Tom Gould was a prosperous farmer and a Civil War hero when Lizzie Foster married him in 1869. But life with a frugal, verbally-abusive husband proved to be more difficult than Lizzie could have ever imagined.After giving birth to eight children in sixteen years, Lizzie Gould decides she’s had enough of Tom, a husband who is obviously more interested in satisfying his needs than in protecting her health. Lizzie’s brother arrives and provides her with a much-needed escape route-or what she wryly calls “the underground railway out of her slavery.” She quickly and courageously departs with her two youngest children, leaving her oldest daughter, Mary Emma, in charge of her other five siblings. Moving in with her father, Lizzie discovers that it is unheard of for a woman to divorce for freedom. But C. V. Emerson, a friendly attorney, assures Lizzie that separating from her husband will be much easier than she suspects.With excerpts from letters, diaries, and newspapers, author Frank Gould tells the true story of his grandmother’s flight from oppression and her new destiny, asserting it is the Woman’s Right.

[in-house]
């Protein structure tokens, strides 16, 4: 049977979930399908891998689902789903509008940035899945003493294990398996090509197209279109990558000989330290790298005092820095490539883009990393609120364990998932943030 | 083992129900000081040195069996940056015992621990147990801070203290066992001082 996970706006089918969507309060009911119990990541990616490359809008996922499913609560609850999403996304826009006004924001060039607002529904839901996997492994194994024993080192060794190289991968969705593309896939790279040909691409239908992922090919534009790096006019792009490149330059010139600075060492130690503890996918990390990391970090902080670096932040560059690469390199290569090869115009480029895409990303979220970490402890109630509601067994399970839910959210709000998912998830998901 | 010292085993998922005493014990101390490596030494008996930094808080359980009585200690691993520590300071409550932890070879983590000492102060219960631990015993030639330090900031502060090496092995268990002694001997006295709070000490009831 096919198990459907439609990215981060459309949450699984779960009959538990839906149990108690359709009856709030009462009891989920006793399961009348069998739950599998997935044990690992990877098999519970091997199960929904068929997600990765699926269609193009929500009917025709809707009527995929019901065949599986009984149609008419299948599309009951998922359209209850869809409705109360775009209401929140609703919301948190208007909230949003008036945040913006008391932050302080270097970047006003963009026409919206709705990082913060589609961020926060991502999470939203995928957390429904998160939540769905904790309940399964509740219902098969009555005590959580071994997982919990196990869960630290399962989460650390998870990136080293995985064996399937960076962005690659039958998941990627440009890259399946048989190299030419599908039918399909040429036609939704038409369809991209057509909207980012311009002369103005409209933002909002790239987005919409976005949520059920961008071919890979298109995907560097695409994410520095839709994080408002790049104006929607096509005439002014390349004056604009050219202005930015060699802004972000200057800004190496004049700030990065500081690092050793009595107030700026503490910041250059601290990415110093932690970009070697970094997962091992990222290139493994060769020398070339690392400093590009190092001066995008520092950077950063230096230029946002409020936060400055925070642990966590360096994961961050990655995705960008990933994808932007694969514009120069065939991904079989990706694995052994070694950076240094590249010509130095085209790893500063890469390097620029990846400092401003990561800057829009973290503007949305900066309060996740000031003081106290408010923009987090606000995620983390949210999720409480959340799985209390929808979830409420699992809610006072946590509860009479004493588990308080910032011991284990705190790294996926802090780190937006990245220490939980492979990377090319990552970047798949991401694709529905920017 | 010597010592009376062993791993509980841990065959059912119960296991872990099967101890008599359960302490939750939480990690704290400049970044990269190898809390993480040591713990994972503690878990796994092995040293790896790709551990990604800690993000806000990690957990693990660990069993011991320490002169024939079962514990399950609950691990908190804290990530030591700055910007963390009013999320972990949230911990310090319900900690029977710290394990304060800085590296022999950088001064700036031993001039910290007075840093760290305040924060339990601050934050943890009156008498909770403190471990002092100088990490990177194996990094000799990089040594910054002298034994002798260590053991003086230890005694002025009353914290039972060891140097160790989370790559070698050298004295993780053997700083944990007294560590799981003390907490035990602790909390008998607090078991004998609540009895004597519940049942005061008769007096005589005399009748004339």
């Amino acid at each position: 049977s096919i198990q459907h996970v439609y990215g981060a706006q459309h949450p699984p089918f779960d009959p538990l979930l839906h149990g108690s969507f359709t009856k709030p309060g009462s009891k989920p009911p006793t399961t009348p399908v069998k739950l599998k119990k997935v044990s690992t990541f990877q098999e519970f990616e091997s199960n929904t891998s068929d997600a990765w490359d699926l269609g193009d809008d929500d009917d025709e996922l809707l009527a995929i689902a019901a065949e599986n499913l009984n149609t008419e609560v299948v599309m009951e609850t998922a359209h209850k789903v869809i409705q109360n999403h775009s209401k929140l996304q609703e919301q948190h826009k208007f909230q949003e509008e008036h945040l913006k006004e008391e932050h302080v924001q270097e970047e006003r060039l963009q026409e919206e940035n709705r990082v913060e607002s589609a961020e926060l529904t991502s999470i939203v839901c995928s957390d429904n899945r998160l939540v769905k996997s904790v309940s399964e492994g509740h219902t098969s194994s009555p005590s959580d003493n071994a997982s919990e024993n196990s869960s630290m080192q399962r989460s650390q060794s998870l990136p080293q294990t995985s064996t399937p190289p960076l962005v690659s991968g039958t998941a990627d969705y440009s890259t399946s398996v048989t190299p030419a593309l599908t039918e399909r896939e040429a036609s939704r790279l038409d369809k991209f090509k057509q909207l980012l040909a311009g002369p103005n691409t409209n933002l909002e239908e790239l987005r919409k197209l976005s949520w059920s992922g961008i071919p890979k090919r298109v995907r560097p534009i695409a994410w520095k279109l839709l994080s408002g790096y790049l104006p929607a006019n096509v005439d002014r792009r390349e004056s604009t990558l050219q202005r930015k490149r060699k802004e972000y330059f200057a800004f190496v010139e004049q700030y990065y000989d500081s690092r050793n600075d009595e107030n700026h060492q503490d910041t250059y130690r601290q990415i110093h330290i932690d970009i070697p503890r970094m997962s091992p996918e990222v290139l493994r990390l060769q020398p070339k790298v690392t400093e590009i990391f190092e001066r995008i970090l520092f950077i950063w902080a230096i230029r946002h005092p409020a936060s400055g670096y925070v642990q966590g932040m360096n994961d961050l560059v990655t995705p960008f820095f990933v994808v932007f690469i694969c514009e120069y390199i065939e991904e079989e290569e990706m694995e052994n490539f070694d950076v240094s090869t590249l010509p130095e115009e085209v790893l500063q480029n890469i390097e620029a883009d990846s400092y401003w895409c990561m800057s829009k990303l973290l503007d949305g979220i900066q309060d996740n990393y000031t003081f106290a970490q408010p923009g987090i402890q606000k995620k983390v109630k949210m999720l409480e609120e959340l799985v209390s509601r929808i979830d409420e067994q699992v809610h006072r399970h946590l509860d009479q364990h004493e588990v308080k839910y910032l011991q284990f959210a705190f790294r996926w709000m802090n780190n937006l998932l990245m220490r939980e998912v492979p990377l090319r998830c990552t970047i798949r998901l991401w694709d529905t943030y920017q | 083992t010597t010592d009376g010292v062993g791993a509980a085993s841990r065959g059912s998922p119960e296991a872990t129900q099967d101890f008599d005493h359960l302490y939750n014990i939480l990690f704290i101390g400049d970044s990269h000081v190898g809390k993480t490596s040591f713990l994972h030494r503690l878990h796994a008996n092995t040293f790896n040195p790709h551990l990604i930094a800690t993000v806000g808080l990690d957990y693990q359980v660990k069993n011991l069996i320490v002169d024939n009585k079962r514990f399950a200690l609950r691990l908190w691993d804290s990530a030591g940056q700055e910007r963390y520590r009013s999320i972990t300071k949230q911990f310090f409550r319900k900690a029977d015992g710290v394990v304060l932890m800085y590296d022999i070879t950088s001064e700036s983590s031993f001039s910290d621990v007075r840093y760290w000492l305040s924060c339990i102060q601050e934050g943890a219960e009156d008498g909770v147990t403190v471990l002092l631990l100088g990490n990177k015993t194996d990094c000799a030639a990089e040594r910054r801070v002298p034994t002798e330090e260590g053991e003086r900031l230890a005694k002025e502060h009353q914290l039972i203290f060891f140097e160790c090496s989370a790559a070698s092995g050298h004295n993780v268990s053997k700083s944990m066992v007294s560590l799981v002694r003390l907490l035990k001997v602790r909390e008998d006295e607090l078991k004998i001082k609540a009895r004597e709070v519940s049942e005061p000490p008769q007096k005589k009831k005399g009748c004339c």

promosaik https://promosaik.org/wp-content/uploads/2020/02/Promosaik_brandwordmark.png promosaik2017-08-05 10:58:292017-08-05 10:58:29The Woman's Right: A Story of My Maine Grandmother, 1848-1927